Monday’s Business Roundtable Statement on the Purpose of a Corporation is significant, mostly because it opens the door for more discussion of the idea of “corporate purpose”.  While there are many ways that conversation could go, there are good reasons to believe the discussion will lead to a shift in corporate governance towards more authority and responsibility for corporate boards.  Specifically, boards will be expected to lead on corporate social responsibility issues.

Andrew Ross Sorkin sums up the background nicely in his article in Tuesday’s New York Times[1], including his summation that “for whatever progress may have been made Monday, it is hardly clear the debate is over.”  There are two issues, in particular, touched on by Sorkin that deserve quick supplementation.

First, a reason that Milton Friedman would say in 1970 that “there is one and only one social responsibility of business– to use its resources and engage in activities designed to increase its profits so long as it stays within the rules of the game,” and that the Business Roundtable would say in 2019 that companies “share a fundamental commitment to all of our stakeholders,” is that in Friedman’s time we had a functioning federal government (think Great Society programs of the mid-1960’s, the National Environmental Policy Act of 1970 and the Employee Retirement Income Security Act of 1974), and today we have a dysfunctional federal government[2].  If you are optimistic that our political governance will improve markedly in the short term, then you should expect the corporate purpose debate to cool off soon.  Friedman, by the way, was very explicit about the premise underlying his view of corporate social responsibility; namely, that corporate social responsibility involves the diversion of corporations for the performance of political functions: “[the corporate executive] is in effect imposing taxes, on the one hand, and deciding how the tax proceeds shall be spent, on the other. . . .  The doctrine of ‘social responsibility’ involves the acceptance of the socialist view that political mechanisms, not market mechanisms, are the appropriate way to determine the allocation of scarce resources to alternative uses.”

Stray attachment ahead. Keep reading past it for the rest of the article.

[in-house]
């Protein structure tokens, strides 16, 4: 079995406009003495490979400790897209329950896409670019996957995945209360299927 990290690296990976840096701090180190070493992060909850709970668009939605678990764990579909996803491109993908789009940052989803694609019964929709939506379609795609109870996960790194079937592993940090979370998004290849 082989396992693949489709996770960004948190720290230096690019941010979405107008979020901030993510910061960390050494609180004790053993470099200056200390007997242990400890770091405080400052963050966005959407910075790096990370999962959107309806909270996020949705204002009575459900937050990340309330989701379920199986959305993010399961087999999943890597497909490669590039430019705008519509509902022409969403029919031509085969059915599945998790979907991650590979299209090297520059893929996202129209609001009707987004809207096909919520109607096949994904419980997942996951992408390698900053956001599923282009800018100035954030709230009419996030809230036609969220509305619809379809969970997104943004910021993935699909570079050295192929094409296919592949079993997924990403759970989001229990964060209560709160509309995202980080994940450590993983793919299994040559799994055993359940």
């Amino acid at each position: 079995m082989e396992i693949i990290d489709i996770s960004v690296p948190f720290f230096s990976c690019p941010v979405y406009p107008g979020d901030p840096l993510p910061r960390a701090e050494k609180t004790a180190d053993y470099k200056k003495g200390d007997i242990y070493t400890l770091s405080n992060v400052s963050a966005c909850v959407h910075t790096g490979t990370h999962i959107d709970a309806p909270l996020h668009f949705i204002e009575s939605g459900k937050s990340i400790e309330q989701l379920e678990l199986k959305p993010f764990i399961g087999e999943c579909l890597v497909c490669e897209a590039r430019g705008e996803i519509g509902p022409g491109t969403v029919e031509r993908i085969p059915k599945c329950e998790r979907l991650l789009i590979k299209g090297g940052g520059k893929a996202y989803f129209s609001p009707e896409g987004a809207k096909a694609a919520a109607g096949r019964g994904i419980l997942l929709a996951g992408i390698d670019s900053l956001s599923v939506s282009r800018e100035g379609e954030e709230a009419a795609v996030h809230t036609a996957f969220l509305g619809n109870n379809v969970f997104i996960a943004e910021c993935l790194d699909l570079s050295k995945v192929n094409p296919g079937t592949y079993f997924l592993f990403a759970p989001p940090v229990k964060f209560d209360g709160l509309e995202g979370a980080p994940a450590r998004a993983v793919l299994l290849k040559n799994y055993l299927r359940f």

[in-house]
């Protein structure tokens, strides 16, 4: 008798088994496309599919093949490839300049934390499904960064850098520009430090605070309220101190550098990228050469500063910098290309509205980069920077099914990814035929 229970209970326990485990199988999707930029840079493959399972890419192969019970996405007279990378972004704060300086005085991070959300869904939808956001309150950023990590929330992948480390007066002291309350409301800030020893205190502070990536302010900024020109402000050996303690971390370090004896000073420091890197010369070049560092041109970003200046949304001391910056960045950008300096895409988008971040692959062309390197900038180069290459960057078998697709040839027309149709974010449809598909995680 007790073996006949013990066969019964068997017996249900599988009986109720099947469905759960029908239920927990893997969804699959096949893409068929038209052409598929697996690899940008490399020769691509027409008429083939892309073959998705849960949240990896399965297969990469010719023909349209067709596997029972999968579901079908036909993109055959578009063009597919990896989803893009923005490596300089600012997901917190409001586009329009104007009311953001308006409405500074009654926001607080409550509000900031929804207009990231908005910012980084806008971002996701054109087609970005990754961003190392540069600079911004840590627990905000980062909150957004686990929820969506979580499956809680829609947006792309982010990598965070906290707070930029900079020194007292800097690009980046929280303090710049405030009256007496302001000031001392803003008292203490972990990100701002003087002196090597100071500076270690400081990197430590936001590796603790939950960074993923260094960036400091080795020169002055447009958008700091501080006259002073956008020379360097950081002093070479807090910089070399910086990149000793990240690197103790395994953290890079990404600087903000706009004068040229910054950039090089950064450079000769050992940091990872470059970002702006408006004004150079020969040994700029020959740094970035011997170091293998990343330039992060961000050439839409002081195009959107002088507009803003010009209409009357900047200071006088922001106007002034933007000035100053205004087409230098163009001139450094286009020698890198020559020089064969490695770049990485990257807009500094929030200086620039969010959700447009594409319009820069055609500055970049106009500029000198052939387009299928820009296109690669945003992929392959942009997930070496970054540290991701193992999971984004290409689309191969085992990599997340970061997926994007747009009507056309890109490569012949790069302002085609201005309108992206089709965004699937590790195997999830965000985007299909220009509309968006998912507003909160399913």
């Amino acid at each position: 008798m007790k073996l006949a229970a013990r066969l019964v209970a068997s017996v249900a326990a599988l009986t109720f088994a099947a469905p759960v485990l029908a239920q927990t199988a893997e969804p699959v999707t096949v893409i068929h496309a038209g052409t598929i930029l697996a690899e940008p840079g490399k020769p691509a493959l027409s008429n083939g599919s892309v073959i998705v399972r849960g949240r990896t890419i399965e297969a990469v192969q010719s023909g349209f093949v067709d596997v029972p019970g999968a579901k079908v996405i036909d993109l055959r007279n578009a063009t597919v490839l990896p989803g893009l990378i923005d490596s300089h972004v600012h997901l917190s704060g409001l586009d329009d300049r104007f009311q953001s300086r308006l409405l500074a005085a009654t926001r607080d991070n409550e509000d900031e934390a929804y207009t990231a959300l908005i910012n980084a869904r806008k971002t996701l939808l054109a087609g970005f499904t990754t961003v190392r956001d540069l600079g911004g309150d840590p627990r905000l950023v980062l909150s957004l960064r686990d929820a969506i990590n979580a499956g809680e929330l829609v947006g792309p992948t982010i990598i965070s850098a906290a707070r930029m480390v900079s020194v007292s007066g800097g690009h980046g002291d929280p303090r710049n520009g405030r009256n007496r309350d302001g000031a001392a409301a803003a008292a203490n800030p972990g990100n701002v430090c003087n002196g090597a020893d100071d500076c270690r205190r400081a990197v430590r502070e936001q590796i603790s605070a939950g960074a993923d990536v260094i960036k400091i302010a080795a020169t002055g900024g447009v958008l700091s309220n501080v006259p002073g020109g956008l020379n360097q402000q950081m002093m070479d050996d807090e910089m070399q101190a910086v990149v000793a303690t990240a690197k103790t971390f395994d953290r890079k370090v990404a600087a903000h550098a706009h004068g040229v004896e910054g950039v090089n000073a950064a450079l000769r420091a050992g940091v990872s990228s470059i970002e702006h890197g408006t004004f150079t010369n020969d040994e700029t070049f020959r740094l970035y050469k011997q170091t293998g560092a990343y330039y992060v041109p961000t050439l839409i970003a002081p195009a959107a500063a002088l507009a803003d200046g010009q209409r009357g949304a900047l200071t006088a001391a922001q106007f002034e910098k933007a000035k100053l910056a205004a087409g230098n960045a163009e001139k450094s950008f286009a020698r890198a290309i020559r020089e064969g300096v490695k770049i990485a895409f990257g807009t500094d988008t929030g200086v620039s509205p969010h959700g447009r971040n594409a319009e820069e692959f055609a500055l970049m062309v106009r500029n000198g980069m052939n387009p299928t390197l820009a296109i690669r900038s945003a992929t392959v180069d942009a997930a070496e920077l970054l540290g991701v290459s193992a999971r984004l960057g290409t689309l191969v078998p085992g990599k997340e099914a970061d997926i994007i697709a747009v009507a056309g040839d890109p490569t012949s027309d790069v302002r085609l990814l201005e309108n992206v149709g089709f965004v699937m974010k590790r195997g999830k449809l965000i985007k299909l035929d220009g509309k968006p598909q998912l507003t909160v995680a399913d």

Second, the Council of Institutional Investors (“CII”), in responding negatively to the Business Roundtable’s Statement, is relying on an argument that bends to the pressure of close inspection.  On the one hand, CII could not credibly take a position against corporate social responsibility, insofar as its members have been very vocal supporters of that idea, in an active way.  For example, for the third year in a row in 2019 environmental and social proposals were a majority of all shareholder proposals filed under Rule 14a-8.  On the other hand, CII’s membership is threatened by a return to the era of corporate managerialism, in which corporate executives had discretion to determine corporate policy with relatively little consultation with shareholders or oversight by boards.  CII tried to thread the needle by strongly linking corporate social responsibility to long-term shareholder value, while kind of preserving the idea of shareholder primacy: “To achieve long-term shareholder value, it is critical to respect stakeholders, but also to have clear accountability to company owners.”  Echoing Friedman, CII argues that to the extent that social responsibility cannot be linked to stock price performance, the corporate responsibility issues are in the sphere of government, not business: “It is government, not companies, that should shoulder the responsibility of defining and addressing societal objectives with limited or no connection to long-term shareholder value.”  The principal problem with that thread-the-needle solution is that the link between long-term shareholder value and corporate social responsibility may not be strong enough, at least at this time, to fill the current vacuum.